In my last blog I wrote about Cloud Management platforms, and how they enable integration of multiple clouds (public and private).
One purpose of this is to drive standardisation of infrastructure. This is the usual drive for standards, strategies, life cycling and consolidation that has been with us for years.
Tech-heads get excited about new stuff like node.js, ruby on rails, Ubuntu, skinless servers etc., but in isolation these technologies provide absolutely no benefit to a company. They cost money to buy, build and support. When these component technologies are combined with application logic and data though, they can add immense value. This value must exceed – by a decent margin – the sunk cost of deployment and support.
IT vendors move between mass standardisation/commoditisation and differentiation – sometimes doing both things at the same time. AWS, GCE, and Azure strive to provide a base server at the cheapest cost – ie. commoditisation – but at the same time offer differentiated, non-standard services like Azure Service Bus and Redshift – to get the customers in (and keep them).
Also, over time enterprises accumulate legacy bits and pieces that are too old, too important or too expensive to replace. There they (dis)gracefully age until something serious happens.
All these drivers work against simplification and standardisation. A good friend I use to work with was asked by the IT Group Manager what he would do if, in his role as IT Infrastructure Manager, he had a blank cheque and infinite time. He said something like trash the whole lot and start again. From scratch. Clean out the “detritus”.
If you’re an established enterprise you’ve probably spent the last couple of years trying to understand The Cloud and what it means. The years before that you probably virtualised the hell out of everything on some hypervisor, and before that you tried to get everything on commodity servers. Along the way you migrated many workloads to the latest and greatest, but not everything. You probably still have non-cloud, non-virtualised, non-commodity gear around. Do you really believe all workloads will end up on IaaS?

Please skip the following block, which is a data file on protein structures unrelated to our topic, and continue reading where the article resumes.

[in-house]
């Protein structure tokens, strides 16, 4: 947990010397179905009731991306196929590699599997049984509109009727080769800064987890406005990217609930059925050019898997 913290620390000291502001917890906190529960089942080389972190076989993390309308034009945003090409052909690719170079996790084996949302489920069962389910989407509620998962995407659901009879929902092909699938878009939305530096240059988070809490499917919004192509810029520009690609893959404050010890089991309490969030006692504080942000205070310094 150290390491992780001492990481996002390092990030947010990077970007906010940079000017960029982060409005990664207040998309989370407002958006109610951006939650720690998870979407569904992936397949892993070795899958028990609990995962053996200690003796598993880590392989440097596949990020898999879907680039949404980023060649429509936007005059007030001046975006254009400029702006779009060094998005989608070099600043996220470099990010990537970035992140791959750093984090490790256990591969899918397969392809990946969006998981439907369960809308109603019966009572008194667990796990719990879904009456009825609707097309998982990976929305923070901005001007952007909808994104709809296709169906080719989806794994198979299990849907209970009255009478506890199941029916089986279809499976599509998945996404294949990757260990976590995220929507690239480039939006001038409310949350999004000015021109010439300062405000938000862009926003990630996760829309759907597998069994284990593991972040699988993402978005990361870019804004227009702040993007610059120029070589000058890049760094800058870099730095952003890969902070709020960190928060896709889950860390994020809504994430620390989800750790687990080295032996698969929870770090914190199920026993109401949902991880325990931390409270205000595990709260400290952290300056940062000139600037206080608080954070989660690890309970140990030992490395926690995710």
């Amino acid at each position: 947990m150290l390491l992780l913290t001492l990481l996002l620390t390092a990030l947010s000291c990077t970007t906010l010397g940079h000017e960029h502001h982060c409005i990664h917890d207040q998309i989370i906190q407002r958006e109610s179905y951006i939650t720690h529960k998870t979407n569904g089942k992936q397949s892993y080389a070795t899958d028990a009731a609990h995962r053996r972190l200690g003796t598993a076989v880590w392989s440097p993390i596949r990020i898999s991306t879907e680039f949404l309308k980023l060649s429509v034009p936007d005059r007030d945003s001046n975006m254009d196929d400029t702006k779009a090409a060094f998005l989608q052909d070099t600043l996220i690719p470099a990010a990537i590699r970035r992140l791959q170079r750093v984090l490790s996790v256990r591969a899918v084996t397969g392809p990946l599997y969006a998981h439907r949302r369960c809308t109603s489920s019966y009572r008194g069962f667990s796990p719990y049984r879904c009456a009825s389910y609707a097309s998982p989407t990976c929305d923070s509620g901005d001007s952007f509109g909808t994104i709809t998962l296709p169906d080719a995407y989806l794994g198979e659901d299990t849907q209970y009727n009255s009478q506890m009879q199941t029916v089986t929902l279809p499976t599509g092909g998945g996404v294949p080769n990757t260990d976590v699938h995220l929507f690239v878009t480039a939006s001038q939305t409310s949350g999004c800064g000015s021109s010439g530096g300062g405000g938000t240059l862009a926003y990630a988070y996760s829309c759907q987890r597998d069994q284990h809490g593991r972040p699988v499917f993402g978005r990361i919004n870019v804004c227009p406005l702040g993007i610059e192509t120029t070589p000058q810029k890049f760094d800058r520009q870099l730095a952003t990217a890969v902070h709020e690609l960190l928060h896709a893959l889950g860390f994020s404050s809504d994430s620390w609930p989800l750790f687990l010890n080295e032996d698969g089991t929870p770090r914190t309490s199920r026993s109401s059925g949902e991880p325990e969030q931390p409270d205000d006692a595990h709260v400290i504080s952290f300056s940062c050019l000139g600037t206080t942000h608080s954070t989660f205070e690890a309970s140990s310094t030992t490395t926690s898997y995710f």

(If you’re a start-up, it probably makes sense to start in one cloud. As you grow though you may end up getting stuck using their proprietary technology. That may be ok, or not. Ask yourself, could Netflix migrate off AWS, and what cost?)
You have standards for deploying servers in-house (something like Linux or Windows on a hypervisor), you have standard network switch configurations and whatever passes for standards in the storage space.
You don’t want to manage a second (or third or fourth) set of standards for your IaaS provider(s).
Comparing some pretty standard IT infrastructure objects against some AWS objects:
|In-house technology||AWS technology|
|Firewall policy||Security Groups|
At best they are only packaged differently (VMs vs AMIs) and their guts are pretty similar. At worst, they have different capabilities, configurations, and therefore standards and expertise (load balancers vs ELB).
If you buy the Hybrid cloud direction we’re heading according to Gartner and your own observations then…
It’s two – or more – standards trying to be one, and that’s possibly double the work for IT.